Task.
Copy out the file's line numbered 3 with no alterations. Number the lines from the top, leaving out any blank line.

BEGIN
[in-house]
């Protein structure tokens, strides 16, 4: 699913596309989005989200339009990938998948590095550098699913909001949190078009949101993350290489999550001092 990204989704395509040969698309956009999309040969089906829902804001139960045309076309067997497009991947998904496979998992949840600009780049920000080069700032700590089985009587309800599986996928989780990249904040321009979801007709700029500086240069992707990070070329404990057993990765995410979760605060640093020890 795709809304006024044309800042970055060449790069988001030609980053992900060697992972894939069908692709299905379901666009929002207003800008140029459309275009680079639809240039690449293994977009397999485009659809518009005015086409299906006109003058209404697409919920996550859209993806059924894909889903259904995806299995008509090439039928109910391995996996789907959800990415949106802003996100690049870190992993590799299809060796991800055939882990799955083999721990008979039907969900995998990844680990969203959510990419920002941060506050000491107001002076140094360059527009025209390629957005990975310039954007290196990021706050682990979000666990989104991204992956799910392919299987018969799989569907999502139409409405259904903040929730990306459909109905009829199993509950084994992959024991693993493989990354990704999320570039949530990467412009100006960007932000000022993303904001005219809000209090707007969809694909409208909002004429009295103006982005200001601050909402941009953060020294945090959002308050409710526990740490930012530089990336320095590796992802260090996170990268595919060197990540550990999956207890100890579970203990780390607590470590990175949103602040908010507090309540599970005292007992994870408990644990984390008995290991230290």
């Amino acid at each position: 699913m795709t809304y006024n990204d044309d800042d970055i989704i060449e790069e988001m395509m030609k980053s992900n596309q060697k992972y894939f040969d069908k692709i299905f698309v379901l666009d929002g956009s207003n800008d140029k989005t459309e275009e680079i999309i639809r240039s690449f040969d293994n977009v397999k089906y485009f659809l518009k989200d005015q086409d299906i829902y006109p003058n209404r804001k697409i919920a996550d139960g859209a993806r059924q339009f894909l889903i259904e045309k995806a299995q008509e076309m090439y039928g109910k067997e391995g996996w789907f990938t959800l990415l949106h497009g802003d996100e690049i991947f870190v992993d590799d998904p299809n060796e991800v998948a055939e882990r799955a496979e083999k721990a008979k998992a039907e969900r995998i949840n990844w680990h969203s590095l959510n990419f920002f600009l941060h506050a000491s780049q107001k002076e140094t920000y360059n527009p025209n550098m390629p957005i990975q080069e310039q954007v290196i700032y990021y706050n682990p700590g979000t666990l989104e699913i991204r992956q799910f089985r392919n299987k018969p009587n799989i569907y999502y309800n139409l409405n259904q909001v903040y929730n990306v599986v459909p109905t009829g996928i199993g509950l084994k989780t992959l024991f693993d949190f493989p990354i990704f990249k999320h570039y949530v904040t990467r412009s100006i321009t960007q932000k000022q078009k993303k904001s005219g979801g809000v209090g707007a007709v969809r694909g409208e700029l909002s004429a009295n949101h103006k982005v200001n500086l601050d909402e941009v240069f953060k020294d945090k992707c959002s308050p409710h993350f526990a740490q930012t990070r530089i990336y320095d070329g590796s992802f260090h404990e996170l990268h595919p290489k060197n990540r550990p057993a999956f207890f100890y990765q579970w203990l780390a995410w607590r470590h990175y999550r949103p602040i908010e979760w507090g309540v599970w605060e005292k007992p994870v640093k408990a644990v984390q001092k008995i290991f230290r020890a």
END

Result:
């Amino acid at each position: 699913m795709t809304y006024n990204d044309d800042d970055i989704i060449e790069e988001m395509m030609k980053s992900n596309q060697k992972y894939f040969d069908k692709i299905f698309v379901l666009d929002g956009s207003n800008d140029k989005t459309e275009e680079i999309i639809r240039s690449f040969d293994n977009v397999k089906y485009f659809l518009k989200d005015q086409d299906i829902y006109p003058n209404r804001k697409i919920a996550d139960g859209a993806r059924q339009f894909l889903i259904e045309k995806a299995q008509e076309m090439y039928g109910k067997e391995g996996w789907f990938t959800l990415l949106h497009g802003d996100e690049i991947f870190v992993d590799d998904p299809n060796e991800v998948a055939e882990r799955a496979e083999k721990a008979k998992a039907e969900r995998i949840n990844w680990h969203s590095l959510n990419f920002f600009l941060h506050a000491s780049q107001k002076e140094t920000y360059n527009p025209n550098m390629p957005i990975q080069e310039q954007v290196i700032y990021y706050n682990p700590g979000t666990l989104e699913i991204r992956q799910f089985r392919n299987k018969p009587n799989i569907y999502y309800n139409l409405n259904q909001v903040y929730n990306v599986v459909p109905t009829g996928i199993g509950l084994k989780t992959l024991f693993d949190f493989p990354i990704f990249k999320h570039y949530v904040t990467r412009s100006i321009t960007q932000k000022q078009k993303k904001s005219g979801g809000v209090g707007a007709v969809r694909g409208e700029l909002s004429a009295n949101h103006k982005v200001n500086l601050d909402e941009v240069f953060k020294d945090k992707c959002s308050p409710h993350f526990a740490q930012t990070r530089i990336y320095d070329g590796s992802f260090h404990e996170l990268h595919p290489k060197n990540r550990p057993a999956f207890f100890y990765q579970w203990l780390a995410w607590r470590h990175y999550r949103p602040i908010e979760w507090g309540v599970w605060e005292k007992p994870v640093k408990a644990v984390q001092k008995i290991f230290r020890a």